Euterpe, for violin and piano, Op. 93, No. 2 is the second number in the suite entitled Las musas de Andalucía (The Muses of Andalusia), a cycle of nine short works conceived for the forces of voice, piano and string quartet, which Turina composed between April and October 1942. This second piece, which has a simple tripartite structure, was first performed at Madrid’s German Cultural Institute on 7 November 1944, by Enrique Iniesta and pianist José Tordesillas. It is dedicated to the guitarist Regino Sainz de la Maza. Euterpe, the Greek Muse of instrumental music, whose symbol is the flute, is represented here by lively sevillanas that conjure up the joyful festivities typical of the composer’s native city.
Joaquín Turina’s love for Sanlúcar de Barrameda (in the province of Cadiz) is easy to hear in the various pieces that he dedicated to this attractive town, which stands at the mouth of the great Guadalquivir River, and is renowned for an aroma of manzanilla, seafood and the ocean. It was in Sanlúcar, around sixty miles from Seville, that Turina and his family spent their summer holidays. The composer’s childhood memories were to inspire many a work in later years, including the fantasia for violin and piano El poema de una sanluqueña, Op. 28, whose four movements he wrote between March and October 1923 and dedicated to “the girls of Sanlúcar”. The première took place in Sanlúcar’s Teatro Reina Victoria on 20 July 1924, with violinist Manuel Romero and the composer himself at the keyboard.
In an interview published in 1923 Turina rejected the descriptive nature of this poem for violin: “It is not a descriptive work, but an essay that could be considered as a state of mind; in other words, my aim was to express a completely suggestive emotional state. This is in contrast with my earlier works, such as La procesión del Rocío for example, which are purely descriptive.” But he gave a further clue to the work a little later, when he revealed that the work had been inspired by a phrase he had once overheard from the lips of a Sanlúcar girl: “Sanlúcar girls don’t get married and Sanlúcar boys marry outsiders”. “Given that I’m an adoptive Sanlúcar boy myself,” said Turina, “I wanted to stick up for my countrywomen, those beautiful Andalusian girls, living in a sad and never-ending dream.”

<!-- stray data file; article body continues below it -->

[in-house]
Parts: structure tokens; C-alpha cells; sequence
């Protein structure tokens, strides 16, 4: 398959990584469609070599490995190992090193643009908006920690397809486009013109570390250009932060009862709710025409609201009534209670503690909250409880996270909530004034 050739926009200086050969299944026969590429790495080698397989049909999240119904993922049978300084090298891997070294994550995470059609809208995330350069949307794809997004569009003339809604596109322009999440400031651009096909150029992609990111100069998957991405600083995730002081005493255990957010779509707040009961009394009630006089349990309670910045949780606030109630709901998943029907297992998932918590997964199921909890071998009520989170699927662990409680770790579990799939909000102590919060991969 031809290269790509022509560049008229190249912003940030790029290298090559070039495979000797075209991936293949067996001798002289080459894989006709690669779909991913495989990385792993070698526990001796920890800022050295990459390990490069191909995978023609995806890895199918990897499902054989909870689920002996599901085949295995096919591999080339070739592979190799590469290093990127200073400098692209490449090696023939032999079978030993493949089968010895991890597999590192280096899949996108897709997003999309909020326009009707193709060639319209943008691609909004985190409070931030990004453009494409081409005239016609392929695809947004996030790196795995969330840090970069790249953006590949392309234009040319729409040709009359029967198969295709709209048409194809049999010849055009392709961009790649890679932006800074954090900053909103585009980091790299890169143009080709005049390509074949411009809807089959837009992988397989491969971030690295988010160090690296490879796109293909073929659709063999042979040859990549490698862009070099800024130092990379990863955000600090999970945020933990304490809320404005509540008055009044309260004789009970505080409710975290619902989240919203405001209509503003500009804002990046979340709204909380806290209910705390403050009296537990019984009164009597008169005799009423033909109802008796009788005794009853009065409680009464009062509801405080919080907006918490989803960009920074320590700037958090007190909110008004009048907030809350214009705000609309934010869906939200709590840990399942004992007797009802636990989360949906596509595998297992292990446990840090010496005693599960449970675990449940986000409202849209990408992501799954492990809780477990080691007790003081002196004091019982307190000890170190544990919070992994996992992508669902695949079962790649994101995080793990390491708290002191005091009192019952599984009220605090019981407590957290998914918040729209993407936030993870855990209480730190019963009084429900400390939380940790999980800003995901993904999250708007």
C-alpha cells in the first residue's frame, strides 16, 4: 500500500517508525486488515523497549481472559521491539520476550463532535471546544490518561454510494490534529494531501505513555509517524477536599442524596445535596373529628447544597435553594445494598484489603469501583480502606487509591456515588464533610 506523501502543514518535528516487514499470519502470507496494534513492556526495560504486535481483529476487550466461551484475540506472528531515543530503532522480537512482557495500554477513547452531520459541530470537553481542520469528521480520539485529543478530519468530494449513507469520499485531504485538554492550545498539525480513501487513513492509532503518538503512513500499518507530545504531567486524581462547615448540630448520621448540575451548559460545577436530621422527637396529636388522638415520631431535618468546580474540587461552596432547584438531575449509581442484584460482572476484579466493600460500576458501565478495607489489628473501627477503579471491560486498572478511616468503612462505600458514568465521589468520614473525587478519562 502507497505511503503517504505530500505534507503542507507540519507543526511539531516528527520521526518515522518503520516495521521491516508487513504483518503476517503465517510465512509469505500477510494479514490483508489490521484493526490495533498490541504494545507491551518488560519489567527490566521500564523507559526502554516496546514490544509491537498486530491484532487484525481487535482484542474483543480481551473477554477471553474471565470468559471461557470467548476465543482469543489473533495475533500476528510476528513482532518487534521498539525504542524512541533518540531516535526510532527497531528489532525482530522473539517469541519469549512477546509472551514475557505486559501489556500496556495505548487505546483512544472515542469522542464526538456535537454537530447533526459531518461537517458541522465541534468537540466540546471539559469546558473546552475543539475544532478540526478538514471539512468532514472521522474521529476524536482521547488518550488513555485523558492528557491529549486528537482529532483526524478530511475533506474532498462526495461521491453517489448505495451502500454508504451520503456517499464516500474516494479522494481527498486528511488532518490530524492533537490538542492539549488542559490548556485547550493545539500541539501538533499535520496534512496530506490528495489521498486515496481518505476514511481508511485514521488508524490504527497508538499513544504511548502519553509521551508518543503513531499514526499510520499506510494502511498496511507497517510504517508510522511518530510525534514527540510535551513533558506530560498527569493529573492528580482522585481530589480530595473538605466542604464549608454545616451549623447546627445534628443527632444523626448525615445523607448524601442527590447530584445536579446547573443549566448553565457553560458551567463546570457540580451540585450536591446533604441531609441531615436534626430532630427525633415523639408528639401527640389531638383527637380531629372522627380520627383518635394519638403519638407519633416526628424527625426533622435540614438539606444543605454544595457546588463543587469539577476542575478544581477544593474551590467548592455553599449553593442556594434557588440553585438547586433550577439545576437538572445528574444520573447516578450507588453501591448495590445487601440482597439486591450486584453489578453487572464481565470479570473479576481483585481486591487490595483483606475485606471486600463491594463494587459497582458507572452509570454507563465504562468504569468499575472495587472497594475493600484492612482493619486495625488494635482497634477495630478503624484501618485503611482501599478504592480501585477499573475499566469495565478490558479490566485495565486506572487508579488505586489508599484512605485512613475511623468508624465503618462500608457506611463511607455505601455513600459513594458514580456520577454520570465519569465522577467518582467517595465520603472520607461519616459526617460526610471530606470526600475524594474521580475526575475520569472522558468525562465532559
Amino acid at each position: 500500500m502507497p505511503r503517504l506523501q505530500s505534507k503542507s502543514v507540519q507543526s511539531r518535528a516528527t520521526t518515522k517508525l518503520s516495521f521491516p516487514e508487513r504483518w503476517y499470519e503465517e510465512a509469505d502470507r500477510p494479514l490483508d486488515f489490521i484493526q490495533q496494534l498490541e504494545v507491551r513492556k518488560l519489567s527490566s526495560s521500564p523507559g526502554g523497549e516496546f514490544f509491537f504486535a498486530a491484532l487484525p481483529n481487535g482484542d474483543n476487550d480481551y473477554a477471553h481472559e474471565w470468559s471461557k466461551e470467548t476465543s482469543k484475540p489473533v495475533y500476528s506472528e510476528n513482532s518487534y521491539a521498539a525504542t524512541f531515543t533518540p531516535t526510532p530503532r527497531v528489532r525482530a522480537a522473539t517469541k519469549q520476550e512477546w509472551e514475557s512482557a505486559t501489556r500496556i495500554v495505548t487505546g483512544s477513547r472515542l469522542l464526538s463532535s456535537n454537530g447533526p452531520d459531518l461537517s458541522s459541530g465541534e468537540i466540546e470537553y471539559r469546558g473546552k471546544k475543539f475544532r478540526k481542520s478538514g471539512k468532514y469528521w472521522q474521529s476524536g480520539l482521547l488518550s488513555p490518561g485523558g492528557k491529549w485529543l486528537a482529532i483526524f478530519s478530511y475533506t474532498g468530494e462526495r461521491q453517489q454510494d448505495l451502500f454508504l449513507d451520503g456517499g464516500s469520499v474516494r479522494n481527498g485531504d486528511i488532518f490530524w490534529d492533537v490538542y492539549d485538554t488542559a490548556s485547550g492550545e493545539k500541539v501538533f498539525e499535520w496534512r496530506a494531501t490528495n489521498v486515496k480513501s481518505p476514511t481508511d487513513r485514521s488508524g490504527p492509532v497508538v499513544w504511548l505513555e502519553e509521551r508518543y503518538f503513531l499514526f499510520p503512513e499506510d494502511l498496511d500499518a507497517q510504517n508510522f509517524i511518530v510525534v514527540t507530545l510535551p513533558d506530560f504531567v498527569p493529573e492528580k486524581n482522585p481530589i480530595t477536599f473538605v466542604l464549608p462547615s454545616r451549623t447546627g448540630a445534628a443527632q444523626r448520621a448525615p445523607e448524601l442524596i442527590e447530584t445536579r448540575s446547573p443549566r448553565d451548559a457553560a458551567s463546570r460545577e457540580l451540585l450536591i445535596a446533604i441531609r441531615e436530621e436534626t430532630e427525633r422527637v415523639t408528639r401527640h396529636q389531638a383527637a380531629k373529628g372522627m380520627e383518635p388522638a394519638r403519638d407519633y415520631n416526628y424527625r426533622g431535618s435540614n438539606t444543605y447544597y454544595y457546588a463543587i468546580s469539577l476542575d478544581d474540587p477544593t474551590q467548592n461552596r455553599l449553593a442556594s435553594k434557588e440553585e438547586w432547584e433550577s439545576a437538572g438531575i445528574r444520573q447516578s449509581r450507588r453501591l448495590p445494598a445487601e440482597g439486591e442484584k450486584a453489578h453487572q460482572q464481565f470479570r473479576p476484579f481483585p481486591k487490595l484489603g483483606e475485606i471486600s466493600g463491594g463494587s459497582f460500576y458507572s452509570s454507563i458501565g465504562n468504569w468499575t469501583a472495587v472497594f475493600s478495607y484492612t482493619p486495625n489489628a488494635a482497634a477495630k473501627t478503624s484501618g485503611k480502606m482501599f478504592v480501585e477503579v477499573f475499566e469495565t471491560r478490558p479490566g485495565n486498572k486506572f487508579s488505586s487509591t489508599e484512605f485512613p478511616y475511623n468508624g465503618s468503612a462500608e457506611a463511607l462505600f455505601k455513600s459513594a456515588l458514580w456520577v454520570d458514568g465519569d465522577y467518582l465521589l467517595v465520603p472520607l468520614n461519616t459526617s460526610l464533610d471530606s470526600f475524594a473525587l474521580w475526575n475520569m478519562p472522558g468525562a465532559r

The musicologist Enrique Sánchez Pedrote, himself a native of Sanlúcar, saw El poema de una sanluqueña as a key work in the twentieth-century Spanish chamber-music repertoire. “Throughout the score there is, alongside a subtle sense of humour, a very particular and finely judged tenderness, a genuine sympathy and understanding for what it was to be a woman living at the mouth of the great river, at the very end of the Guadalquivir valley…It is hard, perhaps, for later generations to understand those tranquil times in which nothing ever happened, as one day slowly and barely perceptibly merged into the next, behind shuttered and lace-curtained windows.”
The Variaciones clásicas, Op. 72, date from June 1932, and were first heard at the Ateneo in Madrid, performed by violinist Manuel Pérez Díaz. The work was dedicated to Lola Palatín de Higueras “as a fraternal offering of gratitude and affection”. Just under ten minutes long, the piece is based on a sorrowful, lament-like theme, which takes on new guises as the variations unfold. The first of these suggests the lazy, languid rocking of a Cuban guajira. In the second, the sounds of seguidillas can be heard, far off in the distance. The third is a rhythmical tango with a meticulous beat, while the fourth is a melodic evocation of tenuous sonorities, sung by the muted violin. A bright and fast-moving zapateado of dazzling virtuosity brings the variations to a close.
© Justo Romero
* The only piece not included is his Homenaje a Navarra, Op. 102, written in July–August 1945 at the request of Pablo Sarasate.